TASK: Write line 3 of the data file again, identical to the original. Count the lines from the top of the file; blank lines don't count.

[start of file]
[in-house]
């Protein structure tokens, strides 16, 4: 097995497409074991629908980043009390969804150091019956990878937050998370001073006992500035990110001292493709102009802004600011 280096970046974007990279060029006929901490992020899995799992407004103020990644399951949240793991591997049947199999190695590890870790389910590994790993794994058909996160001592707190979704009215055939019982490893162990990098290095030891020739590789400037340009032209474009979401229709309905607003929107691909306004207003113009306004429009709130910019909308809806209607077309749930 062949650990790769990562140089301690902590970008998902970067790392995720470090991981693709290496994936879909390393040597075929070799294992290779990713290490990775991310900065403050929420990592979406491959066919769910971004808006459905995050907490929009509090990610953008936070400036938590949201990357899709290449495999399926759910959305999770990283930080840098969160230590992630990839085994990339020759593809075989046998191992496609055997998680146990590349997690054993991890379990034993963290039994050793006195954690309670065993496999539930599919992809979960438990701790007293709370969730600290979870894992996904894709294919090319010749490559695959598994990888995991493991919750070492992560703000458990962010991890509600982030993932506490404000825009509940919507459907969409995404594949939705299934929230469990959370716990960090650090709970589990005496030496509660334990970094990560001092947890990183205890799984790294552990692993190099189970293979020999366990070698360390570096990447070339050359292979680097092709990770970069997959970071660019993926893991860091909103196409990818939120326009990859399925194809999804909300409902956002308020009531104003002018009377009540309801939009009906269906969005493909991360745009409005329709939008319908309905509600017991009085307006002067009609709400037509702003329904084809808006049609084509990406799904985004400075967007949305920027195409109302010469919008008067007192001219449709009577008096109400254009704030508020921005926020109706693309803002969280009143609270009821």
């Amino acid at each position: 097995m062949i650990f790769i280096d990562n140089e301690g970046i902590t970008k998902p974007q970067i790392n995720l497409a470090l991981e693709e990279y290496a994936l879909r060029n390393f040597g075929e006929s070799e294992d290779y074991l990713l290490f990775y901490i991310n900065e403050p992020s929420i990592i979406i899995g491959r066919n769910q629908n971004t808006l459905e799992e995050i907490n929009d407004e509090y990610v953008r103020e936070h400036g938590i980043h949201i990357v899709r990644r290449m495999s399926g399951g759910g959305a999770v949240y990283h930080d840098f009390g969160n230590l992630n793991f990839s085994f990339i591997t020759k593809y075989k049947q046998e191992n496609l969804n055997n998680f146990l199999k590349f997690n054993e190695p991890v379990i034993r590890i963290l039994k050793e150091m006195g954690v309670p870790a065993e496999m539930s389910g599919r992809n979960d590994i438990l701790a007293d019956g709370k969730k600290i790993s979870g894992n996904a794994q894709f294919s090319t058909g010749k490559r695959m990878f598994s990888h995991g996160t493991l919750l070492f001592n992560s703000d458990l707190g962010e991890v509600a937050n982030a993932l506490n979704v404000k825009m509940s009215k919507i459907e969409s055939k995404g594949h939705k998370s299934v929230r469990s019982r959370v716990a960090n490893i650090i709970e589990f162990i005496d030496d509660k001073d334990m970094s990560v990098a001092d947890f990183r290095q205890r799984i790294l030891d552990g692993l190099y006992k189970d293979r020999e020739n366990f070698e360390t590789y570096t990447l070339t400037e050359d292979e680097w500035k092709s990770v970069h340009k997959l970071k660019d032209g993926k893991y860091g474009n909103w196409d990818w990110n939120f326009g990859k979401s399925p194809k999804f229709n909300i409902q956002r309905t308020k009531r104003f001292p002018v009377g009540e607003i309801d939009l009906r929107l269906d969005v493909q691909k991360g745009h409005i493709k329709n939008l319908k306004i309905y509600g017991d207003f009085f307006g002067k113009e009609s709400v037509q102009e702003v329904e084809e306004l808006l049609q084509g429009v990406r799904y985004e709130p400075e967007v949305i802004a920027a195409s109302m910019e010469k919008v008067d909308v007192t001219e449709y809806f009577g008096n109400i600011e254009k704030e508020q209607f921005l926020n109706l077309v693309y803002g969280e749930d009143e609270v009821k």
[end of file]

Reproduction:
């Amino acid at each position: 097995m062949i650990f790769i280096d990562n140089e301690g970046i902590t970008k998902p974007q970067i790392n995720l497409a470090l991981e693709e990279y290496a994936l879909r060029n390393f040597g075929e006929s070799e294992d290779y074991l990713l290490f990775y901490i991310n900065e403050p992020s929420i990592i979406i899995g491959r066919n769910q629908n971004t808006l459905e799992e995050i907490n929009d407004e509090y990610v953008r103020e936070h400036g938590i980043h949201i990357v899709r990644r290449m495999s399926g399951g759910g959305a999770v949240y990283h930080d840098f009390g969160n230590l992630n793991f990839s085994f990339i591997t020759k593809y075989k049947q046998e191992n496609l969804n055997n998680f146990l199999k590349f997690n054993e190695p991890v379990i034993r590890i963290l039994k050793e150091m006195g954690v309670p870790a065993e496999m539930s389910g599919r992809n979960d590994i438990l701790a007293d019956g709370k969730k600290i790993s979870g894992n996904a794994q894709f294919s090319t058909g010749k490559r695959m990878f598994s990888h995991g996160t493991l919750l070492f001592n992560s703000d458990l707190g962010e991890v509600a937050n982030a993932l506490n979704v404000k825009m509940s009215k919507i459907e969409s055939k995404g594949h939705k998370s299934v929230r469990s019982r959370v716990a960090n490893i650090i709970e589990f162990i005496d030496d509660k001073d334990m970094s990560v990098a001092d947890f990183r290095q205890r799984i790294l030891d552990g692993l190099y006992k189970d293979r020999e020739n366990f070698e360390t590789y570096t990447l070339t400037e050359d292979e680097w500035k092709s990770v970069h340009k997959l970071k660019d032209g993926k893991y860091g474009n909103w196409d990818w990110n939120f326009g990859k979401s399925p194809k999804f229709n909300i409902q956002r309905t308020k009531r104003f001292p002018v009377g009540e607003i309801d939009l009906r929107l269906d969005v493909q691909k991360g745009h409005i493709k329709n939008l319908k306004i309905y509600g017991d207003f009085f307006g002067k113009e009609s709400v037509q102009e702003v329904e084809e306004l808006l049609q084509g429009v990406r799904y985004e709130p400075e967007v949305i802004a920027a195409s109302m910019e010469k919008v008067d909308v007192t001219e449709y809806f009577g008096n109400i600011e254009k704030e508020q209607f921005l926020n109706l077309v693309y803002g969280e749930d009143e609270v009821k």